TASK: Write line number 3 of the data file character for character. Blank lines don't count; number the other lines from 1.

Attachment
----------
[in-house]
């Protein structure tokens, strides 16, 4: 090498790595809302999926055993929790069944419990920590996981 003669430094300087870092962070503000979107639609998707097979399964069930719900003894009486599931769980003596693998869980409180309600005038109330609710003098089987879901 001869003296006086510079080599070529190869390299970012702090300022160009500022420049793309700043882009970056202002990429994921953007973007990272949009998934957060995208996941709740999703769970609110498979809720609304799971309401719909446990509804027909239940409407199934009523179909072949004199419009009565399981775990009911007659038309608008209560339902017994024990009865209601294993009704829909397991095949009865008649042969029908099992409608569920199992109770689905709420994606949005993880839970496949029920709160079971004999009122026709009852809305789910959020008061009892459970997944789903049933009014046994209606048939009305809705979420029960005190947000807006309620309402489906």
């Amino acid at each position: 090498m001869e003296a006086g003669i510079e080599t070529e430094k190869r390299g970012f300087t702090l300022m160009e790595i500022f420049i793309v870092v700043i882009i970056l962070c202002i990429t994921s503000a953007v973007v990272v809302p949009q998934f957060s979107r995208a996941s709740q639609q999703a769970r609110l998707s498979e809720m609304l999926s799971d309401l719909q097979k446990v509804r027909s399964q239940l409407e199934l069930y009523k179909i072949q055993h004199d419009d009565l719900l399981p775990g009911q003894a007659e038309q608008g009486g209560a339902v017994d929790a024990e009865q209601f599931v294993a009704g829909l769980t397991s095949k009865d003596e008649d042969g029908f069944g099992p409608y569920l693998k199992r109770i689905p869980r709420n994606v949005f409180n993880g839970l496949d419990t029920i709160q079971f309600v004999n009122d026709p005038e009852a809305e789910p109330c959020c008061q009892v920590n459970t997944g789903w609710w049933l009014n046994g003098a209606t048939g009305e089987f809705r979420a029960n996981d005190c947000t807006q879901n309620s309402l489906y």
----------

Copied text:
């Amino acid at each position: 090498m001869e003296a006086g003669i510079e080599t070529e430094k190869r390299g970012f300087t702090l300022m160009e790595i500022f420049i793309v870092v700043i882009i970056l962070c202002i990429t994921s503000a953007v973007v990272v809302p949009q998934f957060s979107r995208a996941s709740q639609q999703a769970r609110l998707s498979e809720m609304l999926s799971d309401l719909q097979k446990v509804r027909s399964q239940l409407e199934l069930y009523k179909i072949q055993h004199d419009d009565l719900l399981p775990g009911q003894a007659e038309q608008g009486g209560a339902v017994d929790a024990e009865q209601f599931v294993a009704g829909l769980t397991s095949k009865d003596e008649d042969g029908f069944g099992p409608y569920l693998k199992r109770i689905p869980r709420n994606v949005f409180n993880g839970l496949d419990t029920i709160q079971f309600v004999n009122d026709p005038e009852a809305e789910p109330c959020c008061q009892v920590n459970t997944g789903w609710w049933l009014n046994g003098a209606t048939g009305e089987f809705r979420a029960n996981d005190c947000t807006q879901n309620s309402l489906y």